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UVC To Remove Suspended Algae In Pond Water. Beware Green Algae Blooms

We must unfortunately accept that even in the best fish ponds algae will always be a threat. By far the best way to control suspended algae, and it works every time for this type of algae, is to install a CORRECTLY SIZED UV light before the filter (or these days more often than not the UVC is part of the pond filter). This works very simple, water containing the suspended algae is pumped through the Ultra Violet (UVC) light device and all the algae (and only those pumped through the light) are killed by exposure to UV light.

Upon dying dead algae clump together becoming much bigger than 4 microns. Because they are now much bigger this means most well designed filters are able to remove the dead algae. In all likelihood the algae are still forming in your pond but the UV light is killing them FASTER than they are forming.

It is important to remove the dead algae in a filter because if they are allowed to sink to the bottom of the pond they can pollute the water quite badly and remove oxygen from the pond water.

When a pond is badly infected by green water then your fish can all suddenly die and this happens overnight normally. The reason is again simple and is because algae are plants - they produce oxygen during the day (in the photosynthesis process) but they produce carbon dioxide at night by taking oxygen out of the water.

Algae in large mass can totally deplete the oxygen from a pond. The fish will therefore suffocate. This is also very much more common in heat wave situations because at higher temperatures water can hold less oxygen anyway.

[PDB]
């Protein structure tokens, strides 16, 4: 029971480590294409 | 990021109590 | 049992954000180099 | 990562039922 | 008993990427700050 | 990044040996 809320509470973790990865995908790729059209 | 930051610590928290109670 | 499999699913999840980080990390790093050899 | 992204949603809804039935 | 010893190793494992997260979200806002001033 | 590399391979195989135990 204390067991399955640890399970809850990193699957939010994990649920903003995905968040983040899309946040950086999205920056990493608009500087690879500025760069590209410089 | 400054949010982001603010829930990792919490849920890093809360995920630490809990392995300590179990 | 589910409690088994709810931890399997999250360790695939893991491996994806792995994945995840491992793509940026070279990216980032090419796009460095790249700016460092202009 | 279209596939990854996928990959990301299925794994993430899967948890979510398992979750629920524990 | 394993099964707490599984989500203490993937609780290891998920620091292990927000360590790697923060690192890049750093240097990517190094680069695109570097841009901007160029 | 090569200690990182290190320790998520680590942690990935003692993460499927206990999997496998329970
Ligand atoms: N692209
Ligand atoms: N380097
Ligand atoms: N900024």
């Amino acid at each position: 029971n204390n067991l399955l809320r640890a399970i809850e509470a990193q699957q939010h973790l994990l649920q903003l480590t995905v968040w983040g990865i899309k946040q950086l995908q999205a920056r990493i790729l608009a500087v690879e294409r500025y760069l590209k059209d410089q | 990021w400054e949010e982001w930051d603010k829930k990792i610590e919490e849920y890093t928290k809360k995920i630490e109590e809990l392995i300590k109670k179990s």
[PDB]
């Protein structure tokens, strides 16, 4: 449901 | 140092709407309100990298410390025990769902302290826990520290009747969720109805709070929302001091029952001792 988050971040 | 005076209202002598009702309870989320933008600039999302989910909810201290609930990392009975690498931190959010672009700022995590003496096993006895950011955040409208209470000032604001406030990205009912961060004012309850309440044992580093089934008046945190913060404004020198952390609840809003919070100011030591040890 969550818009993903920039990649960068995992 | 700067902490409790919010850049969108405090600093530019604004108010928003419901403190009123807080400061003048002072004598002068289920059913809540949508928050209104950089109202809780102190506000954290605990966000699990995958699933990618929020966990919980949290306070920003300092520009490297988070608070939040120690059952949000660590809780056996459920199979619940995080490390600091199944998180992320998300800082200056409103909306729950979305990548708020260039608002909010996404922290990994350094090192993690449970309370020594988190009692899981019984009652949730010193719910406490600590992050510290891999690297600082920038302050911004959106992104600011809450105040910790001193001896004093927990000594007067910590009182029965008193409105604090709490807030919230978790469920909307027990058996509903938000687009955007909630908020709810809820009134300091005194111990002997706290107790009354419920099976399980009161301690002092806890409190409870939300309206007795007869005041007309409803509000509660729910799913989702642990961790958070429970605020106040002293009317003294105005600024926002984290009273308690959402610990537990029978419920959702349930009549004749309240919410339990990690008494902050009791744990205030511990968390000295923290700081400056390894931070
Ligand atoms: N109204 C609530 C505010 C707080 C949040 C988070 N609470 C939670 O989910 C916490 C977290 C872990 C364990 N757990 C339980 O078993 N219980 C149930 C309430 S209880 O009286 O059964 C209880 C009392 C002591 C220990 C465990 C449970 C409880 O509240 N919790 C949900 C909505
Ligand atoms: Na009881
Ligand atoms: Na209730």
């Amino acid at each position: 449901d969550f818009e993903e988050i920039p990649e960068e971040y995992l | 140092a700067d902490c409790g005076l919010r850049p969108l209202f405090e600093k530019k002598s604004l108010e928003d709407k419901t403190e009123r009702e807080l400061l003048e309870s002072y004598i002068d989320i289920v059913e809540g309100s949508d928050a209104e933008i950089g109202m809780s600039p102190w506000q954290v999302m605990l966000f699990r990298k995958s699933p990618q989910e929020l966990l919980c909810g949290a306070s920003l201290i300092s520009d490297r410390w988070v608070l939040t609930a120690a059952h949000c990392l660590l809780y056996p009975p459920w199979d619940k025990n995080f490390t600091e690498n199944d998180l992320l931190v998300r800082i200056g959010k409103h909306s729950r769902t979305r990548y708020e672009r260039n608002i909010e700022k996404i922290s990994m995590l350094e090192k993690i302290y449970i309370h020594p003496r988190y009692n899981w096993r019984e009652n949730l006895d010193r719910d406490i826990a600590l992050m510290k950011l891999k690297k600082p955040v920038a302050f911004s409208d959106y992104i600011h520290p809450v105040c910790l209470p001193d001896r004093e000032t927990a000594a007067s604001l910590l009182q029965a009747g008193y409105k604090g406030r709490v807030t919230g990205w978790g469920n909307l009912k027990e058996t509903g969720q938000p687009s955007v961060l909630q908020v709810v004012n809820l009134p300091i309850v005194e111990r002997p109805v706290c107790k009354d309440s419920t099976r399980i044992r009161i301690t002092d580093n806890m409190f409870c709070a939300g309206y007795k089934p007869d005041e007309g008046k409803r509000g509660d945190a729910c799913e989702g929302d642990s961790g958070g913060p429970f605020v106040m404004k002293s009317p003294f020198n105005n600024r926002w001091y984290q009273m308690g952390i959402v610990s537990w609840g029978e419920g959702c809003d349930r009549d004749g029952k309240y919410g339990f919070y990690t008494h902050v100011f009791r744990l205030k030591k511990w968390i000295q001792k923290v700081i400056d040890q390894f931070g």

Algaecides can be effective in ponds but have to be used continuously and very carefully. They are not recommended for green water ponds when you can get yourself an UV clarifier. The UVC (ultra violet light clarifier) is one of the very best inventions in pond keeping.

The Danger Of Algae Blooms

The section that follows is important not just as far as algae blooms are concerned but also for a general understanding of what happens within any pond.

Think of your pond as breathing in oxygen during the day and breathing out carbon dioxide at night. Carbon dioxide in pond water results from a number of sources including:

  • Waste products decaying at the bottom of the pond

  • Respiration by pond inhabitants.... fish, insects, plants, algae

Of course all of us think first and foremost of oxygen in pond water as being essential and of course this is very true. Carbon dioxide is also of critical importance. Oxygen and carbon dioxide also work in concert with each other. In simple terms as carbon dioxide levels increase in a pond then oxygen levels tend to decrease. This follows a natural diurnal and nocturnal pattern in planted ponds. From dawn to dusk (ie daytime) oxygen levels in a planted pond increase then decrease once evening sets in. Carbon dioxide concentrations act in reverse fashion. They fall during the daytime and increase throughout the night. Oxygen levels are at their highest at dusk and carbon dioxide levels are at their highest at dawn.

Beware algae blooms in ponds

Let's equate the above to what living organisms do in the pond. Think of the flora and fauna as exhaling carbon dioxide while inhaling oxygen during the night.

From this you will agree that dawn is the critical time in a pond. Often people wake up to find dead fish and wondered what happened. Such deaths could be associated with very low oxygen levels coinciding with high carbon dioxide levels. When ponds are full of suspended algae such problems can arise.

If there is a very small amount of algae bloom in the pond then you will find oxygen and carbon dioxide levels will not change significantly between early morning and late afternoon. On the other hand dense pea soup type water will show very significant variations.

If you want to understand the whole process of pond filtration then go through these articles in the order presented.


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